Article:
It's not to say that a Confederate attack against Washington would not have been a gamble; it would've but in hindsight, which is always 20/20, the war could've ended. The capture of Washington would've resulted in the permanent separation of the Confederate States into an independent nation, one that would eagerly have sought the continuance of slavery. It would also have put an end to the killing and devastation that war could bring.

            Instead after 4 long years of fighting, more than 600,000 dead and a million more casualties the war was finally settled with Union victory in April of 1865. The future would see the coming of Robert E. Lee to the command of the Army of Northern Virginia and a constantly revolving door of commanding generals in the Union Army of the Potomac which eventually settled under Ulysses S. Grant in 1864.

            Many in the South were pleased in the victory on July 21st but ultimately knew that the inevitable drawn out conflict that was to follow would only result in loss of thousands of Southern boys and destruction of the Confederate landscape. Their thoughts were immediately confirmed with President Lincoln's calling for an additional 500,000 more troops on July 24th.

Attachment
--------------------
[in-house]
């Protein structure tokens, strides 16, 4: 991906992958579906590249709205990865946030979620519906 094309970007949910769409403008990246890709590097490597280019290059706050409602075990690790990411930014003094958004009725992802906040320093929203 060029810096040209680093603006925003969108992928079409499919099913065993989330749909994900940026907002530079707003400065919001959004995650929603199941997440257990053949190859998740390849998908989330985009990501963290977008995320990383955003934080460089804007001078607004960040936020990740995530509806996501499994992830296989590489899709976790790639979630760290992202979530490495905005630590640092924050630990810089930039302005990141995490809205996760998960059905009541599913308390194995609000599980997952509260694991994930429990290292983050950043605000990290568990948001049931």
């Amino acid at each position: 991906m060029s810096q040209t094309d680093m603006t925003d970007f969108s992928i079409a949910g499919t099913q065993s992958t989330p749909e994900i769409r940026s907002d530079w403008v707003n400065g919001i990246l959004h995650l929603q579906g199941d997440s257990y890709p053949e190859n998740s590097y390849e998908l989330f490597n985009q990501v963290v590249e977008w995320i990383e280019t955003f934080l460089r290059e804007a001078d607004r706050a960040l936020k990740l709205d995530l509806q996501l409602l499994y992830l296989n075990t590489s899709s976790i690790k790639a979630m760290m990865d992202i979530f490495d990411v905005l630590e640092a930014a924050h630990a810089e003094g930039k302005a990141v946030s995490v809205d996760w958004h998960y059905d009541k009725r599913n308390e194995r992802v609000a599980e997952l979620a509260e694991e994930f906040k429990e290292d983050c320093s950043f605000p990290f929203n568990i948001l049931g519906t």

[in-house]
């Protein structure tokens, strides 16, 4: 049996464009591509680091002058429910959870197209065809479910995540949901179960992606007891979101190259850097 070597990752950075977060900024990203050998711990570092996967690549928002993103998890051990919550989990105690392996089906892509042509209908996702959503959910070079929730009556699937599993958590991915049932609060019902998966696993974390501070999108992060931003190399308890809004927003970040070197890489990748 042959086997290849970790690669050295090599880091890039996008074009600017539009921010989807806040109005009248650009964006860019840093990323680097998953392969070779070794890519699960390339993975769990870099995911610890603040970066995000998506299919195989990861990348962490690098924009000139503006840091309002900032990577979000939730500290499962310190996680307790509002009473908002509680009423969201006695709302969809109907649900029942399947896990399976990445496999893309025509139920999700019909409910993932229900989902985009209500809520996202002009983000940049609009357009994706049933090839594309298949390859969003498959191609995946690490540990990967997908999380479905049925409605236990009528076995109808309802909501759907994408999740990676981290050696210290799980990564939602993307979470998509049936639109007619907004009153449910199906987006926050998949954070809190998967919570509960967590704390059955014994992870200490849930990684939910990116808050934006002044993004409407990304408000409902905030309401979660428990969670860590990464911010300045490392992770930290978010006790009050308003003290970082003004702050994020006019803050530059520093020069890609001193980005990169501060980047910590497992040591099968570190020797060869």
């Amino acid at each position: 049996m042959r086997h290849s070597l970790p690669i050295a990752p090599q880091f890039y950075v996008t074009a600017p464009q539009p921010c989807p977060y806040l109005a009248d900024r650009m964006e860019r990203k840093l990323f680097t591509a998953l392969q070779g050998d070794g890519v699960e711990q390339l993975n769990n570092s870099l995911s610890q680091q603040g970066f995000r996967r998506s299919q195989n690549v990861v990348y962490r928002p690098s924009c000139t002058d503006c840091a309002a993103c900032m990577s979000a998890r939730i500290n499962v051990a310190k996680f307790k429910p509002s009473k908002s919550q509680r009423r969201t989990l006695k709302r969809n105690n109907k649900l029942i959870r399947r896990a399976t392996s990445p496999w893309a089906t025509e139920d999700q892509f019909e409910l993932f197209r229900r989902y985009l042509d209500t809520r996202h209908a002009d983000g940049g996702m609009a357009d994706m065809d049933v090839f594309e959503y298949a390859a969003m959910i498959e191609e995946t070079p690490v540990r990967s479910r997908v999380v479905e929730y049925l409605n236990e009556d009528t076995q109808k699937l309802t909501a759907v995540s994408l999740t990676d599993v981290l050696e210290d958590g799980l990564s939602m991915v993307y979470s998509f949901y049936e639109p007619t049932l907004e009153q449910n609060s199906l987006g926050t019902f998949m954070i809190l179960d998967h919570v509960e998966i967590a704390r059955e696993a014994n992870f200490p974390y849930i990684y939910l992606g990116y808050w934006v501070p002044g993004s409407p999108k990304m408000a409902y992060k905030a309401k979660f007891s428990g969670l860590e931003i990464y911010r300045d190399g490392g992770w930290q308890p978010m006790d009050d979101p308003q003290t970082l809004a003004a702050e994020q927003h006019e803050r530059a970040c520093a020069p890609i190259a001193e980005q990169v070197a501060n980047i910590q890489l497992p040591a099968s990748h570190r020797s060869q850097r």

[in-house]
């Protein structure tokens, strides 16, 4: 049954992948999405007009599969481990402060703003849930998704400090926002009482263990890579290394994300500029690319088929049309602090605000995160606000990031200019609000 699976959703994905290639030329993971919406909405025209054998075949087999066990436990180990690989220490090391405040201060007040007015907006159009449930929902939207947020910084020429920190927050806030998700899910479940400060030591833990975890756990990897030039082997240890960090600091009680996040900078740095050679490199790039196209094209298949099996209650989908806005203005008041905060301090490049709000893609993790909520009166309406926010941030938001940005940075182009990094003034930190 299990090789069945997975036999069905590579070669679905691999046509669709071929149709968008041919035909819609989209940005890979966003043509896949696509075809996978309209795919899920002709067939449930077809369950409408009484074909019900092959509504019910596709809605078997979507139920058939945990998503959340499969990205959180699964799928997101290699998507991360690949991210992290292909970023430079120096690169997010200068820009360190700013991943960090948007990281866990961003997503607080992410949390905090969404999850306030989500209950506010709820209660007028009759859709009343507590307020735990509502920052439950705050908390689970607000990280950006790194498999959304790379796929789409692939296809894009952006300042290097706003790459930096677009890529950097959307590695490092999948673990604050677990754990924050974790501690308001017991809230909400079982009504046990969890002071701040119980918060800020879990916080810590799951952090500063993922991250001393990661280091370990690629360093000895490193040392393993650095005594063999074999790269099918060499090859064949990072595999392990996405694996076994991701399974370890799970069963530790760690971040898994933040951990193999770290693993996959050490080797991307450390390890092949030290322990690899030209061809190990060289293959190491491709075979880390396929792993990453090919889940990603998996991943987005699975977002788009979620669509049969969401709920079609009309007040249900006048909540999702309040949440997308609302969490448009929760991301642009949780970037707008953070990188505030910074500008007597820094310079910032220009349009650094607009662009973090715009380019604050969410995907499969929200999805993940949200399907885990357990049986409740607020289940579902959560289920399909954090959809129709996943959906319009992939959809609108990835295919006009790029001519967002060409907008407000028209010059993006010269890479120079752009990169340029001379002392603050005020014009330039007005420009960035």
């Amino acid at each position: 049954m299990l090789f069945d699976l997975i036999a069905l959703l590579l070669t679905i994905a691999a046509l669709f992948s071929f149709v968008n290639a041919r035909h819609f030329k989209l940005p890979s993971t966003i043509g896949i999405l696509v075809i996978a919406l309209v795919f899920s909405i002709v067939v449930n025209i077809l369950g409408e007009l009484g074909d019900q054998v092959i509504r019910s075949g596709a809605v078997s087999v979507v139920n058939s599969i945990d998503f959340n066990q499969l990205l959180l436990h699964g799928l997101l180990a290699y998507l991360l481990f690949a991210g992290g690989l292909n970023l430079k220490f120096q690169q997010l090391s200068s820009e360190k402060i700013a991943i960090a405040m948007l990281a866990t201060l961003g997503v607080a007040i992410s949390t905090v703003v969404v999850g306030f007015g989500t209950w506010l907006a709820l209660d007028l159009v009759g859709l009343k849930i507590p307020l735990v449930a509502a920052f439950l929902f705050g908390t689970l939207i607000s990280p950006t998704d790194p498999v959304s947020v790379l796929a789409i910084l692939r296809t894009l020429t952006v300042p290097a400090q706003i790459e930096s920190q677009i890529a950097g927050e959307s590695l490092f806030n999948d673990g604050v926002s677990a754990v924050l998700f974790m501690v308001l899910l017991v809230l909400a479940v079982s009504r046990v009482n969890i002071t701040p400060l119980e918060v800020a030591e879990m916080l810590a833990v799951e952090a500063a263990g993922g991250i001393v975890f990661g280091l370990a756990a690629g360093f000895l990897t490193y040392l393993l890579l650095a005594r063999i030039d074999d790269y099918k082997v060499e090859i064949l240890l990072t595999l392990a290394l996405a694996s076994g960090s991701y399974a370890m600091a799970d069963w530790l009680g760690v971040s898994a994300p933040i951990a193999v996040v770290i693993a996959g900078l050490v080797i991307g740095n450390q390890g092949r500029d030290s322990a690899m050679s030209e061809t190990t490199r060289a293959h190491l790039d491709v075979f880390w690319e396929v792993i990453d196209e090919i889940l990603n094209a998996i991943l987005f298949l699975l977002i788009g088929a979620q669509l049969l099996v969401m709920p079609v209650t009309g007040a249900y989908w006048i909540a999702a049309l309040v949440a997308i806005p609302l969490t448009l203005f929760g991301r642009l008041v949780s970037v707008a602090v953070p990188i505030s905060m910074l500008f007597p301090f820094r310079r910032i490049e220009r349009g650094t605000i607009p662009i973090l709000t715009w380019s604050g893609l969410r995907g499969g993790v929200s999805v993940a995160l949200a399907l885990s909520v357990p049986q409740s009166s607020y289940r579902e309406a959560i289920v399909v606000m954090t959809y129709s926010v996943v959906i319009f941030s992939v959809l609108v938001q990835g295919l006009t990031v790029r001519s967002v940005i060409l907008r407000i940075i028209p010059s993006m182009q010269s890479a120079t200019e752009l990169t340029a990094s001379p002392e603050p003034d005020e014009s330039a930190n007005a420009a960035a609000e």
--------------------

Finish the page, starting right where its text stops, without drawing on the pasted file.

Regardless of which side one supports, try to imagine two similar but albeit different nations bordering each other on what is now the United States of America. Imagine what could have been, it's implications and just how close it came to happening on that bloody afternoon on July 21, 1861 - the day the Confederacy lost the war.

"Stonewall" Jackson Holds the Center
Credit: Unknown


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  1. "The First Battle of Bull Run." http://www.history.com. 3/December/2012 <Web >
  2. "Bull Run First Manassas." www.civilwar.org. 3/December/2012 <Web >
  3. "www.wikipedia.com." First Battle of Bull Run. 3/December/2012 <Web >
  4. Shelby Foote The Civil War: A Narrative - Fort Sumter to Perryville. New York: Vintge Books, a Random House subsidiary, 1986.